Feeding

Phase 1: Feeding Guidelines

Always follow a recommended diet from your pediatrician to supply a fully balanced diet to meet your baby’s nutritional requirements. Many doctors recommend beginning solids at 6 months. You can use a little common sense to determine the right time for your baby.

Typical signs that indicate your baby is ready for solids include:

  • The ability to sit without help.
  • Active interest in food that others are eating; watches people eat.
  • Does not use tongue to push solids or spoon out of mouth.
  • The ability to signal she wants to be fed or has had enough to eat.

When starting your child on solid foods, it is a good idea to introduce one food at time in order to trace the development of food allergies. You should wait 2 to 7 days between new foods to be sure your baby is not allergic. Signs of food allergies can include stomachache, diarrhea, skin rash, wheezing and vomiting.

General Guidelines

  • Consult with your pediatrician or health care provider if you have any questions concerning the introduction of solid foods.
  • Breast milk and/or fortified formula should be continued until the first birthday. Cow’s milk should not be introduced until baby is at least 1 year of age.
  • Always check with your doctor or health care provider if you think your baby is not eating enough of the right foods.
  • Use a high chair or infant specific chair when feeding your baby. If your baby is sitting is upright, he is less likely to choke.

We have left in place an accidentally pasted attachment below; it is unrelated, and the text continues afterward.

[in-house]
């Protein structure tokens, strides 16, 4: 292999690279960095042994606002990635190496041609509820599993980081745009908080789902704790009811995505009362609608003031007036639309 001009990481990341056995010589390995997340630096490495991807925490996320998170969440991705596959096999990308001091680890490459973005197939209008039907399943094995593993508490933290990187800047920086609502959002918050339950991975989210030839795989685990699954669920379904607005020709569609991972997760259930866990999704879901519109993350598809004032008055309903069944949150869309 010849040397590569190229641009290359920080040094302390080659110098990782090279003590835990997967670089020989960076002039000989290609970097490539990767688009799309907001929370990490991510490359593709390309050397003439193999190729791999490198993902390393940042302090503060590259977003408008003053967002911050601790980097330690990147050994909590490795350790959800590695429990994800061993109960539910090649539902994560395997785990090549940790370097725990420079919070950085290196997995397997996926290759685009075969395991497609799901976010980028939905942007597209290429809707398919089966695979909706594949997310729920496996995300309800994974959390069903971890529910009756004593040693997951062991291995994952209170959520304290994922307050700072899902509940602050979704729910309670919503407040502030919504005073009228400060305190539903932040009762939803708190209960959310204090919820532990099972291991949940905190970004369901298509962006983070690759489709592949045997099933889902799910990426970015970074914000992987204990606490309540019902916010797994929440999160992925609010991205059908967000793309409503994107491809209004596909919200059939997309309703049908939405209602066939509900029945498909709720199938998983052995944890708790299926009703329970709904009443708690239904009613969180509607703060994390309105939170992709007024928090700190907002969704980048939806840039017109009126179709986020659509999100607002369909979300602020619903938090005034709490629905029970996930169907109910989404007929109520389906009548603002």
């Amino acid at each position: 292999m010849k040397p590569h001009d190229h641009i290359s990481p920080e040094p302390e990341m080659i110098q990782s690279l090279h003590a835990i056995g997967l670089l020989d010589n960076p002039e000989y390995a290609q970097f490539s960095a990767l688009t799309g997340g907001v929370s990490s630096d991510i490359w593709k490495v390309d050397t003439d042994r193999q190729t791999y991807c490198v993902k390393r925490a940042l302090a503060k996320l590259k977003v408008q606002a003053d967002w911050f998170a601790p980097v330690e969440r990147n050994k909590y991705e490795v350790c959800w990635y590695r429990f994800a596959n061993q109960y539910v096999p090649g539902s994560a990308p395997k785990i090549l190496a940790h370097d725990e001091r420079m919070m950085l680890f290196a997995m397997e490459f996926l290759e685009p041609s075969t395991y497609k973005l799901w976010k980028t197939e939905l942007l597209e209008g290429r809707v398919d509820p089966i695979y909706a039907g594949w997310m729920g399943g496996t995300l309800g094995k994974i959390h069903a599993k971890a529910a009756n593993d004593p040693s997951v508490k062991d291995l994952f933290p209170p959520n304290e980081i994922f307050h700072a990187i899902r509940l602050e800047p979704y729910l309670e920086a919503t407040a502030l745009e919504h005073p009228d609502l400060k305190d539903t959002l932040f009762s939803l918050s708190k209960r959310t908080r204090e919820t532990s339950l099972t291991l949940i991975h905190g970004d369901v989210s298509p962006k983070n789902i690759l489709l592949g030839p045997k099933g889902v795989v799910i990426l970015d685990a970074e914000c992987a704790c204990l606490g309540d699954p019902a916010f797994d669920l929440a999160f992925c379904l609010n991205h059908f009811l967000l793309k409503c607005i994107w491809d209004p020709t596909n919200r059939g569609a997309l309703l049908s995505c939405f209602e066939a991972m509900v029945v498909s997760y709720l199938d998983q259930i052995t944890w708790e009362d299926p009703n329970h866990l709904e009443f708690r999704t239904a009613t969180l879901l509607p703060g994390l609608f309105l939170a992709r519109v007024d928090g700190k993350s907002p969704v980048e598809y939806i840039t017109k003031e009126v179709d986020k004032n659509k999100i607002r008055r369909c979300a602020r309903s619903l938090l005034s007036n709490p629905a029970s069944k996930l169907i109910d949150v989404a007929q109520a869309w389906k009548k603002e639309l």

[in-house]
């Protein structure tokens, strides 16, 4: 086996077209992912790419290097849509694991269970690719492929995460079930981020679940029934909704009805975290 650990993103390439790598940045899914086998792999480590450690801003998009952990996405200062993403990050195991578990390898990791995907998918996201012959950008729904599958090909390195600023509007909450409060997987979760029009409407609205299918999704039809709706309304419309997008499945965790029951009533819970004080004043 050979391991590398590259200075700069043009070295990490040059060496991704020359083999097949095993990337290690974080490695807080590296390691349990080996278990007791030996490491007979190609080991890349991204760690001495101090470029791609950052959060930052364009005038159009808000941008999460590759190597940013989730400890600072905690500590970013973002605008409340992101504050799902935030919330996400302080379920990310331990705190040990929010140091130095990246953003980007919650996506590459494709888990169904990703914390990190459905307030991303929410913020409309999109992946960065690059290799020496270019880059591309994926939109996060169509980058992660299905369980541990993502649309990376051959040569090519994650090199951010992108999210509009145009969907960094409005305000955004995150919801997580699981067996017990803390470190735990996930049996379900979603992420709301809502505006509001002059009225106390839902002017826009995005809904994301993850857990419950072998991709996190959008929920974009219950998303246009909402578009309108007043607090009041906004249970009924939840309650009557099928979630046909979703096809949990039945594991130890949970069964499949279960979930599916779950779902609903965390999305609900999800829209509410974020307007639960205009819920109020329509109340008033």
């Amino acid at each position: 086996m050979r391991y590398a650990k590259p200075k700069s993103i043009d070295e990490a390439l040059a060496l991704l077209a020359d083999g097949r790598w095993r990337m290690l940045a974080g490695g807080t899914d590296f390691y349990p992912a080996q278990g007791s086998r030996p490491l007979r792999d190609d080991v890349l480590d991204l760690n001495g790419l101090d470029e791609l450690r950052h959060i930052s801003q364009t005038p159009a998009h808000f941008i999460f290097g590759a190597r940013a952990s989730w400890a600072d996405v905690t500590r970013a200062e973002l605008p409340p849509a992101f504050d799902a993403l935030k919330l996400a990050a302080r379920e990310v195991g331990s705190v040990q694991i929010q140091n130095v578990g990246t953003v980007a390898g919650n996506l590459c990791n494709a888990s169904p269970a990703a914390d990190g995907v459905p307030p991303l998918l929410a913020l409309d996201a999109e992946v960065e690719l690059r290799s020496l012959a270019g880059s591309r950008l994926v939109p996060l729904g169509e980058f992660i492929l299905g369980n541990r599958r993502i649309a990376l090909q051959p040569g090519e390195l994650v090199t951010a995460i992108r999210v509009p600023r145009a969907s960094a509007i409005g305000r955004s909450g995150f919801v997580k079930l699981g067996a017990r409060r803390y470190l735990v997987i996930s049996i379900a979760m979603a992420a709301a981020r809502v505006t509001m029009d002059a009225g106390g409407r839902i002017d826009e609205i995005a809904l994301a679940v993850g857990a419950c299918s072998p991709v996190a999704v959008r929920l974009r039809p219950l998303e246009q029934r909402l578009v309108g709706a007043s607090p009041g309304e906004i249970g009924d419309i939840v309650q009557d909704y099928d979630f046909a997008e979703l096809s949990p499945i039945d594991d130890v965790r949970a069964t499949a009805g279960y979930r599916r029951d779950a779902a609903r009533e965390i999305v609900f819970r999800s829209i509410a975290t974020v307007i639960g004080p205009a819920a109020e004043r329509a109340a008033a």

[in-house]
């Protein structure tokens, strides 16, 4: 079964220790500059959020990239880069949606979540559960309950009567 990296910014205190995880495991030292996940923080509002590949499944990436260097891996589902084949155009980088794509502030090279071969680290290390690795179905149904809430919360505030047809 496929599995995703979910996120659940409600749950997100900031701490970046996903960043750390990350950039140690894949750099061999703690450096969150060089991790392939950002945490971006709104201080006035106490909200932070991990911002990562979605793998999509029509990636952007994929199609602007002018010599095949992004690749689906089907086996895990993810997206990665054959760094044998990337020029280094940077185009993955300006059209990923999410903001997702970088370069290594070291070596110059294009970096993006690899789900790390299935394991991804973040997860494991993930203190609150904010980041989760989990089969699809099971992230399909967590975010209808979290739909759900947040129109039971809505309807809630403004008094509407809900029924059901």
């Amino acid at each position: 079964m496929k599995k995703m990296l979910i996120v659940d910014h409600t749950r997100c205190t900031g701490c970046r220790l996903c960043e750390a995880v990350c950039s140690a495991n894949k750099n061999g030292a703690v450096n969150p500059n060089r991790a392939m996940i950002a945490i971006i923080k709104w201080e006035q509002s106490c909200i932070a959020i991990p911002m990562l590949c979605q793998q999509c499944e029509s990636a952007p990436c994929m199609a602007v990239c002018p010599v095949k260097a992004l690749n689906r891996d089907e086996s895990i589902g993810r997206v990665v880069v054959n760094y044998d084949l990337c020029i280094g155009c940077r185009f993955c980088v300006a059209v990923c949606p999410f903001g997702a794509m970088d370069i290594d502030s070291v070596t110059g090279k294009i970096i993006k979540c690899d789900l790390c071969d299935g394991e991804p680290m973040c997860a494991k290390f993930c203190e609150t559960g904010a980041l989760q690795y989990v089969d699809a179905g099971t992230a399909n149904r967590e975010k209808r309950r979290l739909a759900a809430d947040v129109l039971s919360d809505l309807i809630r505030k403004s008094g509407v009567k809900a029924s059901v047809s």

• Never leave your baby unattended when eating. If possible, feed baby with the family. This will get your child on a regular feeding schedule and enjoying a familiar routine.
  • Be conscious of serving sizes and do not serve too much. A good rule of thumb for portion size is 1 tablespoon for every year of age.
  • Do not get discouraged. Children’s appetites and tastes are finicky and change throughout development.

Starting Solids

  • When your baby is ready to begin solids, introduce vegetables first to encourage the acceptance of these flavors before introducing the sweeter tastes of fruits.
  • Start with 1 tablespoon of a mild tasting vegetable like avocado or sweet potato. Gradually increase the quantity.
  • Be patient. When introducing a new fruit or vegetable give your baby at least eight chances before you give up that food. Children often need to try a food several times before they will accept it.
  • Try offering new foods when your child is hungry to avoid rejection.
  • A soft spoon and plastic dish will make mealtime easier for your baby.
  • Stir food well after heating to avoid hot spots. Touch-test the food’s temperature before feeding to your baby.
  • Watch for signs that your baby is finished eating like turning his head away or not opening his mouth. When your baby signals the meal is over, it’s over. Do not encourage overeating.

Next Steps

  • Once your baby has adjusted to pureed baby food and is showing signs of readiness, you can vary the consistency of the food. Begin with small, soft lumps in the pureed baby food and then move to mashed, ground or chopped foods. Textured and lumpy foods help your baby develop oral skills and muscle tone.
  • Try adding new textures with pureed baby foods that your baby already enjoys.